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Solitude by the seaside, Camus Mor
by clivegrif » Sun Jun 15, 2014 1:30 pm
Route description: Rubha Reidh and Camas Mòr , Melvaig
Date walked: 02/06/2014
Time taken: 5 hours
Distance: 17 km
Ascent: 500m6 people think this report is great. Register or Login free to be able to rate and comment on reports (as well as access 1:25000 mapping).
It was a truly grim day in the mountains, so I abandoned all hope of a climb and decided to go to the seaside instead.
I’ve been to Wester Ross many times, and have stayed in places such as the delightful Mellon Udrigle, but I had not made it out as far as the point at Rubha Reidh and the isolated beach at Camus Mor.
It’s a good ten miles along the narrow coast road from Gairloch to Melvaig, and on a day like today this little settlement does feel truly isolated. Having read the guide, it would appear that that the public road ends at Melvaig, and the new owners are most particular about their privacy. I therefore left the car in the parking spot, and took to the bike. The road from here is quite up and down, and it really is bleak and exposed. After about a kilometre I came across the first of two bridges that really have seen better days, and I was now grateful I hadn’t chanced it in the car!
5 kilometres later the lighthouse of Rubha Reidh (which apparently means ‘Smooth Point’) comes into view and the road dips sharply downhill. Just on the bend there is a track which leads down to the jetty which looks like a right little smugglers cove! Just sitting on the rocks there, looking out over the Minch was delightful, even on a dark and damp day like today.
Back to the top of the hill, lock the bike up and head off along the rather soggy path high up on the cliff tops. Despite being so close to the sea, it still feels like a moorland bog trot as the path climbs quite quickly to over a 100m.
After a kilometre or so, big seastacks come into view, one being a natural arch rising out of a crystal clear turquoise sea. This is the preserve of seals and seabirds, and their barking and calling echoes around the rocks. Up ahead you can glimpse the beach of Camus Mor beyond the headland.
The path climbs yet further, and takes you inland over a shoulder of the hill above the smaller beach and to within sight of Camus Mor itself. There is a faint and at times exposed path that angles slightly downwards across the face of the steep slope above the beach. This path leads to the ruins of a small building on a narrow flat perch high above the bay. Just afterwards it is possible to scramble down the rubble of a steep stream bed to reach the beach itself about 3/4s of the way along. The outflow of the stream is clear on the picture below, the rubble scarring the clean sand. Ben More Coigach and Stac Pollaidh can also be seen in the distance.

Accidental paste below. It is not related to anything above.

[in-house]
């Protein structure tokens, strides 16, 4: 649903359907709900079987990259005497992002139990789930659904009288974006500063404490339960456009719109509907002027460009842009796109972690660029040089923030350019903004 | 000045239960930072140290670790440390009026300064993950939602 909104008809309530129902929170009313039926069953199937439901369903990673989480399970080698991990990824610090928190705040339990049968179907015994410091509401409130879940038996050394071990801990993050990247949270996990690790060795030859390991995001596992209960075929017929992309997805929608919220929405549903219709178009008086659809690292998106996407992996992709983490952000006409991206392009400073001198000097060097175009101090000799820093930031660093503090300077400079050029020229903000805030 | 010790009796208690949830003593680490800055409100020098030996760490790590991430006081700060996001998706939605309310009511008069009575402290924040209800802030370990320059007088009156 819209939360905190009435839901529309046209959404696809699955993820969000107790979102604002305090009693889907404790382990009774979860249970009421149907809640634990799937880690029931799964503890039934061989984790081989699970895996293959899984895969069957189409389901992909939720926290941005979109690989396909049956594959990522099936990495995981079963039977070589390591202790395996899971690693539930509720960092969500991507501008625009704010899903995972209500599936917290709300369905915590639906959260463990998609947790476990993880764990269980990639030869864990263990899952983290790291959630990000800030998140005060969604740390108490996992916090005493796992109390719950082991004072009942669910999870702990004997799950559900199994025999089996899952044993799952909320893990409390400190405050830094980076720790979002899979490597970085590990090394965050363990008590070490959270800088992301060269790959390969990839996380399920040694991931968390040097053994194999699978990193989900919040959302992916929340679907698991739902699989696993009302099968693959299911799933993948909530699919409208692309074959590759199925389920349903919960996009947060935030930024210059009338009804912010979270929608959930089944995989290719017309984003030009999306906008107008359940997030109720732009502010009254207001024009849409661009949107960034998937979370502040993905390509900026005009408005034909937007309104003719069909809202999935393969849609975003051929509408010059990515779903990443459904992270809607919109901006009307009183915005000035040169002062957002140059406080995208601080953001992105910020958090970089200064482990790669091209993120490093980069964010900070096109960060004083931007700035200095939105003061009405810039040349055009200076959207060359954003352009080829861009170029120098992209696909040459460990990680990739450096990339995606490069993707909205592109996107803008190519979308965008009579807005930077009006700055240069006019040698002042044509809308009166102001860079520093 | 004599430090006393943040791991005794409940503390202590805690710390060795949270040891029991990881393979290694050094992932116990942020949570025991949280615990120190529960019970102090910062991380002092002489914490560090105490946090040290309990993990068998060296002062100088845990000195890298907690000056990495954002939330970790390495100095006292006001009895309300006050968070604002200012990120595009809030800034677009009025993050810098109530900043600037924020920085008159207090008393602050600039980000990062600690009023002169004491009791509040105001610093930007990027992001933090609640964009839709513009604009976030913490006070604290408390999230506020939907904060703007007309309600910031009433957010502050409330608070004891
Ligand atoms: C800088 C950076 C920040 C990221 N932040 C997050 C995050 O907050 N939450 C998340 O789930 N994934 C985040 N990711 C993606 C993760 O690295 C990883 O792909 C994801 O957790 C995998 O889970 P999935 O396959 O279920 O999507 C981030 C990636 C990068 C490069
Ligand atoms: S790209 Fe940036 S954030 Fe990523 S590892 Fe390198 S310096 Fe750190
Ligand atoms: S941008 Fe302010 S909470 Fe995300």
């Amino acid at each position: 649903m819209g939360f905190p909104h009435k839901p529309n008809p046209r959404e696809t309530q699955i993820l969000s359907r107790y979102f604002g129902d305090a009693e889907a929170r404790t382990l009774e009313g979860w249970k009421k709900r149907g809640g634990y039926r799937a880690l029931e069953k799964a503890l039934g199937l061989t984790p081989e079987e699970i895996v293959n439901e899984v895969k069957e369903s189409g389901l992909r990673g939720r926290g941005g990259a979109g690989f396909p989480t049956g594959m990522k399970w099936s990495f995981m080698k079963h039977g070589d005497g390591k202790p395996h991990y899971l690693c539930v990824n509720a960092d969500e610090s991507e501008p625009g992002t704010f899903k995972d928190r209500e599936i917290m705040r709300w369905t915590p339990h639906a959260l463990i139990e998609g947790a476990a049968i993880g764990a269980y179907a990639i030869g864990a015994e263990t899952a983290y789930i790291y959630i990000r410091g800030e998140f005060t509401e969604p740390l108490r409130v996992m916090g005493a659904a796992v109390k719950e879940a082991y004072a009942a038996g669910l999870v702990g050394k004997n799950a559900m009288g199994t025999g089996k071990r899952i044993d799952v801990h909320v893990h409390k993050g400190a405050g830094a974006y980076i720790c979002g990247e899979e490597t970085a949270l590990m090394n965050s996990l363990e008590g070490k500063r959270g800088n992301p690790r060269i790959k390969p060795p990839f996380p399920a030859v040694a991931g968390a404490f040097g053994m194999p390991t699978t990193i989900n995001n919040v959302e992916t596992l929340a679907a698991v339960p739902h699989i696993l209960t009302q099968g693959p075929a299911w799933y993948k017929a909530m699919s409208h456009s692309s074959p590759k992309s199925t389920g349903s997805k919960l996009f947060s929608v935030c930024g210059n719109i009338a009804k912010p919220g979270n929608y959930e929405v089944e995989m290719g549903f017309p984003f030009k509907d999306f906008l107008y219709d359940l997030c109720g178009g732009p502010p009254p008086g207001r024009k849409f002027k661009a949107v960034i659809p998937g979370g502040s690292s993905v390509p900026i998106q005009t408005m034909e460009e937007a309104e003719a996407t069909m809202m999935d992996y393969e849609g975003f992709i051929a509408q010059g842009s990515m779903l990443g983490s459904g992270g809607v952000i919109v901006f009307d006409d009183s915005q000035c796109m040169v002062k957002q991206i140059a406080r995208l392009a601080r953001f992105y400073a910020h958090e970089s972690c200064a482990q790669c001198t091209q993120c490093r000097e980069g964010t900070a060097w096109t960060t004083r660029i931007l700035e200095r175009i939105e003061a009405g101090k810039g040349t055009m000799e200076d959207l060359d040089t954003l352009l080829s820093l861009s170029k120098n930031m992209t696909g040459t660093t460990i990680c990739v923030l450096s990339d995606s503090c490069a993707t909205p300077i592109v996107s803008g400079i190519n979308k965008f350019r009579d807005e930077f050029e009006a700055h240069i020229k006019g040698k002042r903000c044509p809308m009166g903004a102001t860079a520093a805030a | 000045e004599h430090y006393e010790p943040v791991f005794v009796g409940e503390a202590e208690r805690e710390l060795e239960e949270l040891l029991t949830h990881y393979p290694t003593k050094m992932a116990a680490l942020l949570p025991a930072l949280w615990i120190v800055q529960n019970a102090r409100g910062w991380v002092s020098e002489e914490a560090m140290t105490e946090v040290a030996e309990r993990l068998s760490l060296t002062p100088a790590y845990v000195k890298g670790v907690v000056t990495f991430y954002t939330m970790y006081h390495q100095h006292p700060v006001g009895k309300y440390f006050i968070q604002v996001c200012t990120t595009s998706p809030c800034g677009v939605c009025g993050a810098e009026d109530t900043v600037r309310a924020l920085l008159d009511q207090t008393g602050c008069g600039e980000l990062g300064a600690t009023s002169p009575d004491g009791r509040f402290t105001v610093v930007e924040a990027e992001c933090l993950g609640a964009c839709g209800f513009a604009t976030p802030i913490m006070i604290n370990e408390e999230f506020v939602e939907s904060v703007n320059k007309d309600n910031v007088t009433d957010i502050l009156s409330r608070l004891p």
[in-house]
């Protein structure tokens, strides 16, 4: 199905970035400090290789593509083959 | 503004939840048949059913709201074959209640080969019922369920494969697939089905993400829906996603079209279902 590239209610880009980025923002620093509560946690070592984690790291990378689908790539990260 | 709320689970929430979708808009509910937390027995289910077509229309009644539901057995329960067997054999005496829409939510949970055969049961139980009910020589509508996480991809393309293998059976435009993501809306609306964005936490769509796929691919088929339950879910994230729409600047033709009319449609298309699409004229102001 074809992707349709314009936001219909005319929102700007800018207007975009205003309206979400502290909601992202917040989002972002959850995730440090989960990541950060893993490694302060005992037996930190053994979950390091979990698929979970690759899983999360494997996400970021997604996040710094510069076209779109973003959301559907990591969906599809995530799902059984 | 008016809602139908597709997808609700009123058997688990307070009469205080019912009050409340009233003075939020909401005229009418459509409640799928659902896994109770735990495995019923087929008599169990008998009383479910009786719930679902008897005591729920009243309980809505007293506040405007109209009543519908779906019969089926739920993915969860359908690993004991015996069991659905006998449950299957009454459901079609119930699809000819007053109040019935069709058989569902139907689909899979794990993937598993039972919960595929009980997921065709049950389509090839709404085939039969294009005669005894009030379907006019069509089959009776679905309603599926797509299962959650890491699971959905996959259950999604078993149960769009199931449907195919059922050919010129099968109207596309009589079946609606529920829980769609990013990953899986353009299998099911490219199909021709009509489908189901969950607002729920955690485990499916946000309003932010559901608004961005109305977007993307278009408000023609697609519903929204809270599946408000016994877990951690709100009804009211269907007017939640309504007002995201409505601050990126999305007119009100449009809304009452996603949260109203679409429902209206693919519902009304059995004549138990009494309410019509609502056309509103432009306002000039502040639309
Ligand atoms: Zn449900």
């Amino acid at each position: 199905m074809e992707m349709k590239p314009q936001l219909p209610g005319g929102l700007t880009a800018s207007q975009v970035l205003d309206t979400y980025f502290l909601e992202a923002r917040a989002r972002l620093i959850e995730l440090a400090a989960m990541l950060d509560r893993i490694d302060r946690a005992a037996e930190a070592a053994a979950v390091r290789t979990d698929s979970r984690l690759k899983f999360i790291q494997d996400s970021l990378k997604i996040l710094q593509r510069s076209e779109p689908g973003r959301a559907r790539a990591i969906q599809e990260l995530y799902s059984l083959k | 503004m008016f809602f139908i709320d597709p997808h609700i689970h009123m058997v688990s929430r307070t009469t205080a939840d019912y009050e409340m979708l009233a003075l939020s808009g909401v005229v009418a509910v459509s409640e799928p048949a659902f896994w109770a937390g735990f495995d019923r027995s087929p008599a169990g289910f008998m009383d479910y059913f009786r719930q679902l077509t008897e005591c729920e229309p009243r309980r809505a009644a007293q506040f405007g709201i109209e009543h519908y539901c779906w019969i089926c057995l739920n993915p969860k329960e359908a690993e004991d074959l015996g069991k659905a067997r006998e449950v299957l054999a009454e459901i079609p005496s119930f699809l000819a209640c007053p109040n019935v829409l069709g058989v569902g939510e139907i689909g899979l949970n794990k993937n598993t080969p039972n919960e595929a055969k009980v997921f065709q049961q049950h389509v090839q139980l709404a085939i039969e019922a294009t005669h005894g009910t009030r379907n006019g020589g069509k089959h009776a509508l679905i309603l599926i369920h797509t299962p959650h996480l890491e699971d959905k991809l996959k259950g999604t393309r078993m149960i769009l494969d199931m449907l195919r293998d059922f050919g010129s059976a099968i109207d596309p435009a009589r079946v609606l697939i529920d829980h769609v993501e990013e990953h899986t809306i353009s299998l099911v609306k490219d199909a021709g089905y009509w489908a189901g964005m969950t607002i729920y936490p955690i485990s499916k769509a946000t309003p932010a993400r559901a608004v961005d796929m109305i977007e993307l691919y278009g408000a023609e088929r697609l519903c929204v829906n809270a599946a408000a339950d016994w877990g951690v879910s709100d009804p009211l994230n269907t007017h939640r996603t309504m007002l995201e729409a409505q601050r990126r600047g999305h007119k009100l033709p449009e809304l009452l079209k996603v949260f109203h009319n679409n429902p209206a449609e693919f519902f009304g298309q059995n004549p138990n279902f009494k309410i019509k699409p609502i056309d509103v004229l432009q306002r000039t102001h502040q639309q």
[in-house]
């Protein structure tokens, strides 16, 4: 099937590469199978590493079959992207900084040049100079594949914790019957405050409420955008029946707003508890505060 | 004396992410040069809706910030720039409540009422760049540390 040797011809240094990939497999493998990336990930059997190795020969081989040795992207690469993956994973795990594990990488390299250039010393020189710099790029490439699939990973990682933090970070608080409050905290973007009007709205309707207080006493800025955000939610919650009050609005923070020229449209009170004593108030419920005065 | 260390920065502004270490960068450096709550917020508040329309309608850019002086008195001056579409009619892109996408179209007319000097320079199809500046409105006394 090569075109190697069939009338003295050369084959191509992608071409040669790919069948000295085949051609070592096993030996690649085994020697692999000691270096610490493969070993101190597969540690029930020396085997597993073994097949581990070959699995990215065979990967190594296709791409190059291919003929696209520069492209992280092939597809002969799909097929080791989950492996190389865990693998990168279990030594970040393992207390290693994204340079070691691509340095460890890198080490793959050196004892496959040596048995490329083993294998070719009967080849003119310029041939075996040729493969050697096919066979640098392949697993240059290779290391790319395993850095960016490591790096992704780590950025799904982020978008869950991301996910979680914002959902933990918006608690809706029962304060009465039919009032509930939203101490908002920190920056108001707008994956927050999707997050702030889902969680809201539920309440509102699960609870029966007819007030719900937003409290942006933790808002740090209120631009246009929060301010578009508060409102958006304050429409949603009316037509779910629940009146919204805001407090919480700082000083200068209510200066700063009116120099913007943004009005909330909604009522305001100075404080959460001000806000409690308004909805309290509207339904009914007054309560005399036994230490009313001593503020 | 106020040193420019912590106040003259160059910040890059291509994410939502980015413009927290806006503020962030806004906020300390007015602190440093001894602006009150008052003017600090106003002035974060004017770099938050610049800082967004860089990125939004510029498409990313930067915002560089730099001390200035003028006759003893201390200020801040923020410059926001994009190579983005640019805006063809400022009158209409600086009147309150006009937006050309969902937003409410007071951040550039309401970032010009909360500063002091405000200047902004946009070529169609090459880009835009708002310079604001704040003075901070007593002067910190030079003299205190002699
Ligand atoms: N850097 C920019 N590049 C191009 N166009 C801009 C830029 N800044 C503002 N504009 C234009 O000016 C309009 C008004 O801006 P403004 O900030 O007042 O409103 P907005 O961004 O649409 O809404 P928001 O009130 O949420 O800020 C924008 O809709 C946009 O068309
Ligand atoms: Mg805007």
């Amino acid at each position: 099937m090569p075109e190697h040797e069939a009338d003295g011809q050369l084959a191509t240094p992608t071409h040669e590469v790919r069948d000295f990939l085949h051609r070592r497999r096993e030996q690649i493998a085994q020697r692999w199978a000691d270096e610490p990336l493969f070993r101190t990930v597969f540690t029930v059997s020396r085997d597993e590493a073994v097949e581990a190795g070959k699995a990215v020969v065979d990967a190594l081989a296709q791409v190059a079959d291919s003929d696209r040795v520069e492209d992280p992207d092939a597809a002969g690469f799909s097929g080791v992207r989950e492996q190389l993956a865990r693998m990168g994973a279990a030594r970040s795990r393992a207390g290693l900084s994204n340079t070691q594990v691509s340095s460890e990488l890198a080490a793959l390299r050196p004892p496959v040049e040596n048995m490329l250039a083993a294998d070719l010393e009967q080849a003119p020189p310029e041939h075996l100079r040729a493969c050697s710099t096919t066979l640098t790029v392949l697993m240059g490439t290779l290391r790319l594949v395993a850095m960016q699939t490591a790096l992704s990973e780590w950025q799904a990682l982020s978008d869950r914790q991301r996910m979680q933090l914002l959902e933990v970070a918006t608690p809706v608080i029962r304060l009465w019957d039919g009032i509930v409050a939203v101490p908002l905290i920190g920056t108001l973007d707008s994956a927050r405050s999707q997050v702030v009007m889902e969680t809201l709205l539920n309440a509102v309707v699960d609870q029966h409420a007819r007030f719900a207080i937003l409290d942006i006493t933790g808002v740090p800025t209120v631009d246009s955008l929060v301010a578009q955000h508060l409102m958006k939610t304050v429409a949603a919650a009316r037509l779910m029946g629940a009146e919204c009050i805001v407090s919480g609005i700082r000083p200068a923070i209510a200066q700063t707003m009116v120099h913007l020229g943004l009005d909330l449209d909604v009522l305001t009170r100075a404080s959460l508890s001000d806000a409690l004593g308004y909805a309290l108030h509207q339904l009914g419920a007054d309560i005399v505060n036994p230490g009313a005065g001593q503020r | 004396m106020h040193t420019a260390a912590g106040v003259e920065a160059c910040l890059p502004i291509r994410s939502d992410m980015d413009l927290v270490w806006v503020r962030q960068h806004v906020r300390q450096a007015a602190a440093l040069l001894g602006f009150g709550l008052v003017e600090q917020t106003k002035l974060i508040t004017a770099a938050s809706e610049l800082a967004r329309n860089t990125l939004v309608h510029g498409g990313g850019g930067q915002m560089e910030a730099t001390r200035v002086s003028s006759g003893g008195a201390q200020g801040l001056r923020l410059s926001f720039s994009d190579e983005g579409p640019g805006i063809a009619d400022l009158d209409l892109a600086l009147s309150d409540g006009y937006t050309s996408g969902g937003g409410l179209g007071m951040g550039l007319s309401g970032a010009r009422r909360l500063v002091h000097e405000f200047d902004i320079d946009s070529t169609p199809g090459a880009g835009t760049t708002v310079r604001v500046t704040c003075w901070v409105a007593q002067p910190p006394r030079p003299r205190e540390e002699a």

The beach itself is an idyllic place. There wasn’t a soul about, and the only tracks in the fine sand were mine. Despite the occasional bursts of rain, this was a place to just sit and look. All too soon it was time to go, retracing my steps up the stiff clamber back to top of the cliffs.
As the weather wasn’t great I decided to give the diversion to the masts on Maol Breac a miss, though on a fine day the views from up there would probably be well worth the effort.
Heading back down the road, I was now riding into the teeth of the wind and it was hard going. I was also able to confirm that the residents of the lighthouse don’t have much time for tourists – I hadn’t heard her approaching because of the wind, but a lady in her 4X4 came right up behind me and gave a loud blast on the horn to make me shift out of the way! Patience is a virtue….
So, it might not have been a good mountain day, but this was a worthwhile trip out and I would thoroughly recommend it if solitude and isolation appeals to you.
As a little postscript, on the way back down to Torridon I called in at the Victoria Falls which are just off the A832 near Slatterdale, alongside Loch Maree. These falls are very accessible, only a hundred metres or so off the main road, and are quite lovely.
by Musicfinder » Sun Jun 15, 2014 6:36 pm
- Posts: 174
- Joined: Sep 14, 2010
by BlackPanther » Mon Jun 16, 2014 10:43 am
We didn't climb to the mast either, the day was wet and we didn't fancy the boggy trudge up, but the views towards Assynt hills are superb even from lower levels. Not to mention the sea stacks and the beach.
by clivegrif » Thu Jun 19, 2014 5:56 pm
Never thought I would say that
I did have a read of your report BlackPanther, really enjoyable read, and a whole series of great pictures.
by jmarkb » Thu Jun 19, 2014 8:09 pm
Re Victoria Falls, I've heard it said that the split in the burn at NG885676 (which you pass on the way to Beinn an Eoin) was created deliberately to increase the flow of water over the falls, but I don't know if that's true or not.
by AnnieMacD » Thu Jun 19, 2014 8:50 pm
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